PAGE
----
14. The "Little Chef" Stove

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Contributor: Andrew Haley

Associate Professor of American Cultural History

University of Southern Mississippi

“Pkbites” was excited to find an antique, miniature stove in his mother’s attic in 2012. His excitement waned when he plugged it in and the hotplate got extremely hot. He wrote to “The Straight Dope” message board looking for information. “Other than to give little girls severe burns,” he groused, “I'm not sure what the manufacturers of this thing intended it for.” When “nogravity” responded and confirmed that the “Little Chef” stove was a toy, the incredulous “pkbites” vowed to cut the electrical cord and crush the tiny stove before someone got hurt.(1)

“Nogravity” was right. Tacoma Metal Products created the “Little Chef” stove in 1945 for children to play house. High-end models had a working hot plate and two functioning ovens that could be heated to 375 degrees; low-end models had only the stovetop range.(2) In the post-World War II rush to move to suburbia and establish nuclear families, the stove sold well despite competition from the “Little Lady” and “Suzy Homemaker” ovens. In 1946, Tacoma Metal sold over 50,000 “Little Chef” stoves.(3)

At the end of the nineteenth century, young girls were encouraged to learn to cook in order to help feed their families. Wealthy children might be given miniature, cast iron play stoves (heated with woodchips or bits of coal), but these children were the exception. Most ten- to-twelve-year-old girls learned to cook on the family stove. When Mother Lets Us Cook, a children’s cookbook from 1908, instructed girls on how to prepare practical meals such as scalloped fish “without troubling mother and the cook too much.”(4) But in the 1920s Americans embraced new ideas about consumerism and the value of play, and these ideas changed how girls and boys learned about the kitchen. The “Little Chef” oven was a toy, although it could boil a hot dog, and the most important skill that it taught was consumerism. In Susie’s New Stove, a “Little Golden Book” featuring the “Little Chef” stove, Susie’s brother sells groceries at a play store that Susie then prepares in her oven. In a real life analogue, Tacoma Metal sold branded kits, such as the Campbell Kids Cooking Set, to accompany the stove.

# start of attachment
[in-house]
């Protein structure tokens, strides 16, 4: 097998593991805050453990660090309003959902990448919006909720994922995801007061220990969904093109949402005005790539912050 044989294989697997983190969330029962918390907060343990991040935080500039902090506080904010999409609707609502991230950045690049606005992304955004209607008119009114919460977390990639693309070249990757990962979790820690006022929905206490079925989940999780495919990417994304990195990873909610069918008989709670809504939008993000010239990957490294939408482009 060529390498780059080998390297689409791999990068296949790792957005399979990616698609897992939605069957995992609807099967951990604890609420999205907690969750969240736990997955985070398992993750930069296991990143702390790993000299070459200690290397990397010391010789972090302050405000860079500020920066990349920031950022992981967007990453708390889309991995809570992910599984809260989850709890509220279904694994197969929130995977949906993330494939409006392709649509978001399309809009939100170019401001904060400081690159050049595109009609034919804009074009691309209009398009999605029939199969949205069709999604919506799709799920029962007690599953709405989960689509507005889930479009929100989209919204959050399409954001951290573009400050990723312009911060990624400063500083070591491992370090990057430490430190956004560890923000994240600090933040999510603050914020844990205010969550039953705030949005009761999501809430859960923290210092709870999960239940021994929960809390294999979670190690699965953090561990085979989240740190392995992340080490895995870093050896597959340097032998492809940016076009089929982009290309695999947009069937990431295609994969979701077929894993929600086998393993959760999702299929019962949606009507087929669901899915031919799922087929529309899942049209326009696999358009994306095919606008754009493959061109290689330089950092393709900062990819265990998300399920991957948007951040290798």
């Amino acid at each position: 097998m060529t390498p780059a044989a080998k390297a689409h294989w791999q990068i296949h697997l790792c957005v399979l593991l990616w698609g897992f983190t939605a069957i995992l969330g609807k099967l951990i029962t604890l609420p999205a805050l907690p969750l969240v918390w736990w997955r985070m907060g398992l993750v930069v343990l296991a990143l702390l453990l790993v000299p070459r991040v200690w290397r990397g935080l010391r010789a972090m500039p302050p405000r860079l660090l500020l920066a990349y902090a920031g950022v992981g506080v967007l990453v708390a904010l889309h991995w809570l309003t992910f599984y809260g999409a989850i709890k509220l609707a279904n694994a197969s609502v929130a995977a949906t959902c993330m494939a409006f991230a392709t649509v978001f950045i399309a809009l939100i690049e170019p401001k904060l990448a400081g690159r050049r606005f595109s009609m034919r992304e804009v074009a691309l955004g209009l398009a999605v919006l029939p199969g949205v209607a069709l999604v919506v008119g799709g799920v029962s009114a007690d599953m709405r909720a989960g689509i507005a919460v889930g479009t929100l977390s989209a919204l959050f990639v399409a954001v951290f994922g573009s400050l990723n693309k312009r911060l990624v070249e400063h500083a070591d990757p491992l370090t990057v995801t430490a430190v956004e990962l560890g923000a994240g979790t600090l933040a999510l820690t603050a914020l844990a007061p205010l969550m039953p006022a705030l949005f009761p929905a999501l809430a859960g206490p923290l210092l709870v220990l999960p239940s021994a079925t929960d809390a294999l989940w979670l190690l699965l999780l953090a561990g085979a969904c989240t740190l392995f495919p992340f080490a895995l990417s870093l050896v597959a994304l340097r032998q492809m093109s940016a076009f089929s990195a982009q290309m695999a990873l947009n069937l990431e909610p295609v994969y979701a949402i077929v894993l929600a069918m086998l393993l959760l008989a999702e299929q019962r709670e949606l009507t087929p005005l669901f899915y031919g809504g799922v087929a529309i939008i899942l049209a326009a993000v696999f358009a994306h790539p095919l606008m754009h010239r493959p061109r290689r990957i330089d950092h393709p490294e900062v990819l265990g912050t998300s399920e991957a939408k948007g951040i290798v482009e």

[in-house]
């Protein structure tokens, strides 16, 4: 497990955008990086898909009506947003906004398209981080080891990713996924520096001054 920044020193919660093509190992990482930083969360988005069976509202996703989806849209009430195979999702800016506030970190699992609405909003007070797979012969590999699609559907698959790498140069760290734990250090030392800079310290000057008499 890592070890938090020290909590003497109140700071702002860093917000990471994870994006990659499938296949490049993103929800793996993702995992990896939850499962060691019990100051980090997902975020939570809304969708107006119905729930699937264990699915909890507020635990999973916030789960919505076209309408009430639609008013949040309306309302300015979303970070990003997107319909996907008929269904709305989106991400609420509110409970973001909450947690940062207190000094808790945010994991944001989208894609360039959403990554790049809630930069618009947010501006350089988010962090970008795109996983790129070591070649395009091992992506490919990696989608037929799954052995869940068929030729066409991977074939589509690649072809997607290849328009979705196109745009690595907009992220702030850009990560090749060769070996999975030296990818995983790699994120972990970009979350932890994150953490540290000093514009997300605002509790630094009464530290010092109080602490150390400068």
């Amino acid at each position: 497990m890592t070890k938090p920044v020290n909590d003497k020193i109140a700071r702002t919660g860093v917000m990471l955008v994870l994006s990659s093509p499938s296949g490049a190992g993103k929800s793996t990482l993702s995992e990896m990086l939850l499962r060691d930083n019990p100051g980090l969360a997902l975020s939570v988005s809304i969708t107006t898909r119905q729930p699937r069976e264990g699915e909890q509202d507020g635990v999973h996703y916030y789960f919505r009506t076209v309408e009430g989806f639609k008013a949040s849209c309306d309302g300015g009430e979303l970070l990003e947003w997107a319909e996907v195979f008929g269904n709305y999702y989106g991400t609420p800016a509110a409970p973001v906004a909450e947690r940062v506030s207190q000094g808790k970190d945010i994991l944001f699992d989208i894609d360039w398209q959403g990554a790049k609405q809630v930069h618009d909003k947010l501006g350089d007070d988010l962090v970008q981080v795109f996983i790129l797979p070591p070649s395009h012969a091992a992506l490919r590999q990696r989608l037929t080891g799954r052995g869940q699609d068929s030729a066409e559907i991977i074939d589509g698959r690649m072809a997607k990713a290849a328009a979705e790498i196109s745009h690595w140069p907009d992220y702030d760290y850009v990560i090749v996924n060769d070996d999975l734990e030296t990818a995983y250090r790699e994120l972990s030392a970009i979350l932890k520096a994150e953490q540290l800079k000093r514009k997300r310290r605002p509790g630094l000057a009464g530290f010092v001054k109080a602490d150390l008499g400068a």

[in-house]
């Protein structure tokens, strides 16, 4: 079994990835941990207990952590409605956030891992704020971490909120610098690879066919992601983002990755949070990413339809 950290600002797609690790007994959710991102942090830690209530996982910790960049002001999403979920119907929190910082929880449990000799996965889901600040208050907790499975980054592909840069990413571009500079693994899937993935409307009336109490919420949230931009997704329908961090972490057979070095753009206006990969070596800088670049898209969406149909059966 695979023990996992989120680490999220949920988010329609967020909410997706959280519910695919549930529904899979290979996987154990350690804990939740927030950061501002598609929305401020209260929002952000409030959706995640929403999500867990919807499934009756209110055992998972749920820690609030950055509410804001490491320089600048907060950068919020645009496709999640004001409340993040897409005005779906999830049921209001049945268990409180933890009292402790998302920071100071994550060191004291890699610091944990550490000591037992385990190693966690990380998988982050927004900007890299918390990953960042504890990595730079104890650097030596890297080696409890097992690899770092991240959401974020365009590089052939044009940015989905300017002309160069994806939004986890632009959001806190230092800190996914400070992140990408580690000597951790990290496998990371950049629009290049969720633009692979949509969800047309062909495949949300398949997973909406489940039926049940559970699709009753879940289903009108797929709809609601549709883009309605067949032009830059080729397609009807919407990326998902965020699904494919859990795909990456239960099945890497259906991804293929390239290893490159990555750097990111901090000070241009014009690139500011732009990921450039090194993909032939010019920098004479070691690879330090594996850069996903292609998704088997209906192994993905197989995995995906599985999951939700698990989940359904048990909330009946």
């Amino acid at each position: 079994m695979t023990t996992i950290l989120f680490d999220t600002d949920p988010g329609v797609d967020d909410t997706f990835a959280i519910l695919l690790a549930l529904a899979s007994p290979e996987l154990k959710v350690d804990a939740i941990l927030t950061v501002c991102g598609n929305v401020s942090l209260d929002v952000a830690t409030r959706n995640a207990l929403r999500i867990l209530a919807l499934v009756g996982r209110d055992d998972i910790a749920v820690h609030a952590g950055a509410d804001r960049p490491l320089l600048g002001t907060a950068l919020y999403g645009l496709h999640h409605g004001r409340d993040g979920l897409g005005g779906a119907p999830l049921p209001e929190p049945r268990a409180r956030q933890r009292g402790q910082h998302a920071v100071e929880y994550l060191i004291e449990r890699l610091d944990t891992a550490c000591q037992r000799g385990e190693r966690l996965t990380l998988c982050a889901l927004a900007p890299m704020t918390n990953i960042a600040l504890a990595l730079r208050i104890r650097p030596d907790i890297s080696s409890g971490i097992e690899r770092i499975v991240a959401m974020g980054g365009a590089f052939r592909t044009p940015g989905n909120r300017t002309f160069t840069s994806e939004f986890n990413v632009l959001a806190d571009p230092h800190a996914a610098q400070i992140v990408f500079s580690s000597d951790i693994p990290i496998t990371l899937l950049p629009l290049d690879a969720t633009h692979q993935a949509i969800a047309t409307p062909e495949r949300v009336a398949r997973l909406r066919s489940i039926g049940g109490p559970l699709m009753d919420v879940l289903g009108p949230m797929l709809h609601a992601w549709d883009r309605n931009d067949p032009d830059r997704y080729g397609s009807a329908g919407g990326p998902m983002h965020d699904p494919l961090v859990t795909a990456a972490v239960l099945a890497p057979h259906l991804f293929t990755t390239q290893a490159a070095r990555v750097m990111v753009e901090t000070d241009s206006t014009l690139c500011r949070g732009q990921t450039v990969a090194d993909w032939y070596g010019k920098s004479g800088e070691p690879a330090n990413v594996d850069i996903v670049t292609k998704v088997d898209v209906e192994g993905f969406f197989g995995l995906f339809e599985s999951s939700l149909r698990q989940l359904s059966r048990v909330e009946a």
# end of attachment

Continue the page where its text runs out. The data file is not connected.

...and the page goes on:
The “Little Chef’s” successor would further the shift away from producing food to consuming it. Introduced in 1963, Kenner’s Easy-Bake oven with its safety-minded, slide- through baking tray, its two 100-watt light bulbs, and its packets of specially designed cake mixes, offered few real-life cooking lessons. Early on, Kenner sold twenty-five mixes; eventually it also offered Betty Crocker cake mixes and heat-and-serve McDonald’s apple pies.(5) 

For some young women, the Easy-Bake oven’s brightly colored exterior designed to match “mommy’s kitchen” came to symbolize sexism and a lifetime of kitchen drudgery.(6) For others, both girls and boys, the Easy-Bake stove inspired careers as chefs.(7) But no one learns how to cook on an Easy-Bake oven; that is not what the “manufacturers of this thing intended it for.” Easy-Bake ovens teach children to buy more mixes. 

Notes

1. “pkbites,” “Looking for information on the "Little Chef" oven.” The Straight Dope, modified July 1, 2012 and accessed May 28, 2014, http://boards.straightdope.com/sdmb/showthread.php?t=657162.

2. Earlier electric stoves, such as the one produced by Empire Metal in the 1920s, had thermometers calibrated up to 500 degrees. A late 1920s stove produced by Lionel (the toy train maker) was large enough and powerful enough that when it failed as a toy, it was marketed to couples living in apartments. See James Leach, “Kids and Cooking: Playing with Fire,” Strong Museum, modified May 10, 2011 and accessed May 29, 2014, http://www.museumofplay.org/blog/play-stuff/2011/05/kids-and-cooking-playing-with-fire.

3. “Tacoma Metal Products,” Tacoma Public Library, http://search.tacomapubliclibrary.org/images/ (accessed May 28, 2014); Annie North Bedford, Susie’s New Stove: The Little Chef’s Cookbook (New York: Simon & Schuster, 1950).

4. Constance Johnson, When Mother Lets Us Cook (New York: Moffat, Yard, and Company, 1908), ix.

5. Lisa Hix, “Easy-Bake Evolution,” Collectors Weekly, February 11, 2014, accessed May 30, 2014, http://www.collectorsweekly.com/articles/easy-bake-evolution/

6. Hugh Merwin, “Grub Street: Adorable Kid Convinces Hasbro to Make Gender-Neutral Easy-Bake Oven” New York Magazine Online, December 18, 2012, accessed May 29, 2012, http://www.grubstreet.com/2012/12/hasbro-makes- gender-neutral-easy-bake.html.

7. Todd Coopee, Light Bulb Baking (New York: Sonderho Press, 2013); Andrew P. Haley, “Local Boy, Local Food: An Interview with Robert St. John.” The Southern Quarterly 50, no. 3 (2013): 95-115. 

 

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Categories: AC25
Keywords: toys, childhood, play